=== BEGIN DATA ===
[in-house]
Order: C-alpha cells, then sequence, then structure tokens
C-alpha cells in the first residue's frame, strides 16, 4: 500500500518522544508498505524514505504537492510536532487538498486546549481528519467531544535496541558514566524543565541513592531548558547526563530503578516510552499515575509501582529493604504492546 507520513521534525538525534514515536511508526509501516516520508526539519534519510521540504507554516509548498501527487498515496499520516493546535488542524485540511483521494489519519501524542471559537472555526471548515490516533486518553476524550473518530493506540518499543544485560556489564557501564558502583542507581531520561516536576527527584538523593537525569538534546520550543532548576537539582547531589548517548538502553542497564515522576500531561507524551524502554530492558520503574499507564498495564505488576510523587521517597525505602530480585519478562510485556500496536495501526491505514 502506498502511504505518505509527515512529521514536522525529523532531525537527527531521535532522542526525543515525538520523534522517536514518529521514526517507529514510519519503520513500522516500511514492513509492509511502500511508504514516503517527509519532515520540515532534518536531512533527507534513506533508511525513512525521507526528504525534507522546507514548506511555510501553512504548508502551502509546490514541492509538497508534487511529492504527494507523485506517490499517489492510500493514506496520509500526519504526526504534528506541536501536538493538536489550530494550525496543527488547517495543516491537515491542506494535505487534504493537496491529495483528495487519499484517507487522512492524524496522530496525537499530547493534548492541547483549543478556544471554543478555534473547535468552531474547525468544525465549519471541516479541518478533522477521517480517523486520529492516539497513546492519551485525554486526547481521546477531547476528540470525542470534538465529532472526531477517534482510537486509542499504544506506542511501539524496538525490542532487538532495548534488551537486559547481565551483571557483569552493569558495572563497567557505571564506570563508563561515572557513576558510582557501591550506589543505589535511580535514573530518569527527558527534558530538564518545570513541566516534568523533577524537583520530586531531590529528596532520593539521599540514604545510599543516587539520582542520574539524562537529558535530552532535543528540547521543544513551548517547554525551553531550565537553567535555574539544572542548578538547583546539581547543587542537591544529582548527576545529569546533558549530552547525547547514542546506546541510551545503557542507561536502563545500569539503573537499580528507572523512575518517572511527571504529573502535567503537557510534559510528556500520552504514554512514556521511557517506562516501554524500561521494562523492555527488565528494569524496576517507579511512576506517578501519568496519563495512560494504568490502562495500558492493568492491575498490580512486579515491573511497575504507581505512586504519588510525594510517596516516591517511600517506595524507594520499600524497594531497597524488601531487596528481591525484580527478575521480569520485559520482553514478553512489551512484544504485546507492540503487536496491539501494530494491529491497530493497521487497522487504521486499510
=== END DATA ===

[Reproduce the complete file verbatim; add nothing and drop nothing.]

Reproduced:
[in-house]
Order: C-alpha cells, then sequence, then structure tokens
C-alpha cells in the first residue's frame, strides 16, 4: 500500500518522544508498505524514505504537492510536532487538498486546549481528519467531544535496541558514566524543565541513592531548558547526563530503578516510552499515575509501582529493604504492546 507520513521534525538525534514515536511508526509501516516520508526539519534519510521540504507554516509548498501527487498515496499520516493546535488542524485540511483521494489519519501524542471559537472555526471548515490516533486518553476524550473518530493506540518499543544485560556489564557501564558502583542507581531520561516536576527527584538523593537525569538534546520550543532548576537539582547531589548517548538502553542497564515522576500531561507524551524502554530492558520503574499507564498495564505488576510523587521517597525505602530480585519478562510485556500496536495501526491505514 502506498502511504505518505509527515512529521514536522525529523532531525537527527531521535532522542526525543515525538520523534522517536514518529521514526517507529514510519519503520513500522516500511514492513509492509511502500511508504514516503517527509519532515520540515532534518536531512533527507534513506533508511525513512525521507526528504525534507522546507514548506511555510501553512504548508502551502509546490514541492509538497508534487511529492504527494507523485506517490499517489492510500493514506496520509500526519504526526504534528506541536501536538493538536489550530494550525496543527488547517495543516491537515491542506494535505487534504493537496491529495483528495487519499484517507487522512492524524496522530496525537499530547493534548492541547483549543478556544471554543478555534473547535468552531474547525468544525465549519471541516479541518478533522477521517480517523486520529492516539497513546492519551485525554486526547481521546477531547476528540470525542470534538465529532472526531477517534482510537486509542499504544506506542511501539524496538525490542532487538532495548534488551537486559547481565551483571557483569552493569558495572563497567557505571564506570563508563561515572557513576558510582557501591550506589543505589535511580535514573530518569527527558527534558530538564518545570513541566516534568523533577524537583520530586531531590529528596532520593539521599540514604545510599543516587539520582542520574539524562537529558535530552532535543528540547521543544513551548517547554525551553531550565537553567535555574539544572542548578538547583546539581547543587542537591544529582548527576545529569546533558549530552547525547547514542546506546541510551545503557542507561536502563545500569539503573537499580528507572523512575518517572511527571504529573502535567503537557510534559510528556500520552504514554512514556521511557517506562516501554524500561521494562523492555527488565528494569524496576517507579511512576506517578501519568496519563495512560494504568490502562495500558492493568492491575498490580512486579515491573511497575504507581505512586504519588510525594510517596516516591517511600517506595524507594520499600524497594531497597524488601531487596528481591525484580527478575521480569520485559520482553514478553512489551512484544504485546507492540503487536496491539501494530494491529491497530493497521487497522487504521486499510